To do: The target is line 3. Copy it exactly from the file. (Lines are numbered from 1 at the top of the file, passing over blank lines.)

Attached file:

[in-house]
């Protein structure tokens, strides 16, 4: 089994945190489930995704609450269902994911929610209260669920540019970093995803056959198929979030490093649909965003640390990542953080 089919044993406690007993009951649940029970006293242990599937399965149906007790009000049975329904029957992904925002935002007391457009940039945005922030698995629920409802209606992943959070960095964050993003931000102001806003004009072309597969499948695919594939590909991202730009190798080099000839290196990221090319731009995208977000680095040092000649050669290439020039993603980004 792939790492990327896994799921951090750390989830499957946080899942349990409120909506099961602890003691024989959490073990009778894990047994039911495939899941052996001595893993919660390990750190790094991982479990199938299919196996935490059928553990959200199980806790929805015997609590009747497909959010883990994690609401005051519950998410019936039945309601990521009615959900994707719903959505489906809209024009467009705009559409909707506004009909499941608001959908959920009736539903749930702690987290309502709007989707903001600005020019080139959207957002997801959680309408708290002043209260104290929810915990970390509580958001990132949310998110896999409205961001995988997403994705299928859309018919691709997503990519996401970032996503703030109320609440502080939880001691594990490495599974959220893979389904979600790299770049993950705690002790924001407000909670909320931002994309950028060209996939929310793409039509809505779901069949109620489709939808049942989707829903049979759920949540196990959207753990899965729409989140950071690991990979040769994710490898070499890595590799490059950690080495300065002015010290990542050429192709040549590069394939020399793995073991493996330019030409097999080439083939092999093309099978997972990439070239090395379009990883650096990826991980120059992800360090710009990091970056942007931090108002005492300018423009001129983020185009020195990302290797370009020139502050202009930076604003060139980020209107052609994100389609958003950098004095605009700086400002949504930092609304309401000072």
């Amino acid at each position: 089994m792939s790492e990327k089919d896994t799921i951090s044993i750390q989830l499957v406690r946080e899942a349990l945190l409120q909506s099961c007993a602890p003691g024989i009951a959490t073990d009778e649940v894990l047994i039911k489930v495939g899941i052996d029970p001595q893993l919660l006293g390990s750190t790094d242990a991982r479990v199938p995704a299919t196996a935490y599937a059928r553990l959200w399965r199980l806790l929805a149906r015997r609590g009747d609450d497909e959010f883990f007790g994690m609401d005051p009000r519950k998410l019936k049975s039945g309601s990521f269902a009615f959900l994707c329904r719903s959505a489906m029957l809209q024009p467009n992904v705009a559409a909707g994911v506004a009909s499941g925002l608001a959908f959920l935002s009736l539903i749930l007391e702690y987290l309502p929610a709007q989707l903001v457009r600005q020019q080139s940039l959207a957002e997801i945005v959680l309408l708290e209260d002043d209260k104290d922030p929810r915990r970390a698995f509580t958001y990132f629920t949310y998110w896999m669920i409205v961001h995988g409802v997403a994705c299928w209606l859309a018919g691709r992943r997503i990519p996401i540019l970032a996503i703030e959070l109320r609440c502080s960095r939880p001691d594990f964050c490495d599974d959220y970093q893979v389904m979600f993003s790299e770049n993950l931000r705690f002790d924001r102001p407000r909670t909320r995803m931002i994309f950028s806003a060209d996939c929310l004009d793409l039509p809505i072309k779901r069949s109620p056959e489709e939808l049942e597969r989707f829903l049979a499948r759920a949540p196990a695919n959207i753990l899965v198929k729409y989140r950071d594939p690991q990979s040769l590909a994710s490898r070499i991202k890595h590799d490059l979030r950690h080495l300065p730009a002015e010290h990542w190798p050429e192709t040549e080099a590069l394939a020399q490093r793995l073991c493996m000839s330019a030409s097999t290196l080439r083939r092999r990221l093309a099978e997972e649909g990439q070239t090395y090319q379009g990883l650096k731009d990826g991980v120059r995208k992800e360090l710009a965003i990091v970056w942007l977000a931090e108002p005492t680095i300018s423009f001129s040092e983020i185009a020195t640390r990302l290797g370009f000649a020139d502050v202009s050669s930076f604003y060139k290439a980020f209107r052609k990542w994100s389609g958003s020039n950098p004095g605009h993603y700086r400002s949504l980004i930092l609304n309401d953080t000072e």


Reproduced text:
């Amino acid at each position: 089994m792939s790492e990327k089919d896994t799921i951090s044993i750390q989830l499957v406690r946080e899942a349990l945190l409120q909506s099961c007993a602890p003691g024989i009951a959490t073990d009778e649940v894990l047994i039911k489930v495939g899941i052996d029970p001595q893993l919660l006293g390990s750190t790094d242990a991982r479990v199938p995704a299919t196996a935490y599937a059928r553990l959200w399965r199980l806790l929805a149906r015997r609590g009747d609450d497909e959010f883990f007790g994690m609401d005051p009000r519950k998410l019936k049975s039945g309601s990521f269902a009615f959900l994707c329904r719903s959505a489906m029957l809209q024009p467009n992904v705009a559409a909707g994911v506004a009909s499941g925002l608001a959908f959920l935002s009736l539903i749930l007391e702690y987290l309502p929610a709007q989707l903001v457009r600005q020019q080139s940039l959207a957002e997801i945005v959680l309408l708290e209260d002043d209260k104290d922030p929810r915990r970390a698995f509580t958001y990132f629920t949310y998110w896999m669920i409205v961001h995988g409802v997403a994705c299928w209606l859309a018919g691709r992943r997503i990519p996401i540019l970032a996503i703030e959070l109320r609440c502080s960095r939880p001691d594990f964050c490495d599974d959220y970093q893979v389904m979600f993003s790299e770049n993950l931000r705690f002790d924001r102001p407000r909670t909320r995803m931002i994309f950028s806003a060209d996939c929310l004009d793409l039509p809505i072309k779901r069949s109620p056959e489709e939808l049942e597969r989707f829903l049979a499948r759920a949540p196990a695919n959207i753990l899965v198929k729409y989140r950071d594939p690991q990979s040769l590909a994710s490898r070499i991202k890595h590799d490059l979030r950690h080495l300065p730009a002015e010290h990542w190798p050429e192709t040549e080099a590069l394939a020399q490093r793995l073991c493996m000839s330019a030409s097999t290196l080439r083939r092999r990221l093309a099978e997972e649909g990439q070239t090395y090319q379009g990883l650096k731009d990826g991980v120059r995208k992800e360090l710009a965003i990091v970056w942007l977000a931090e108002p005492t680095i300018s423009f001129s040092e983020i185009a020195t640390r990302l290797g370009f000649a020139d502050v202009s050669s930076f604003y060139k290439a980020f209107r052609k990542w994100s389609g958003s020039n950098p004095g605009h993603y700086r400002s949504l980004i930092l609304n309401d953080t000072e």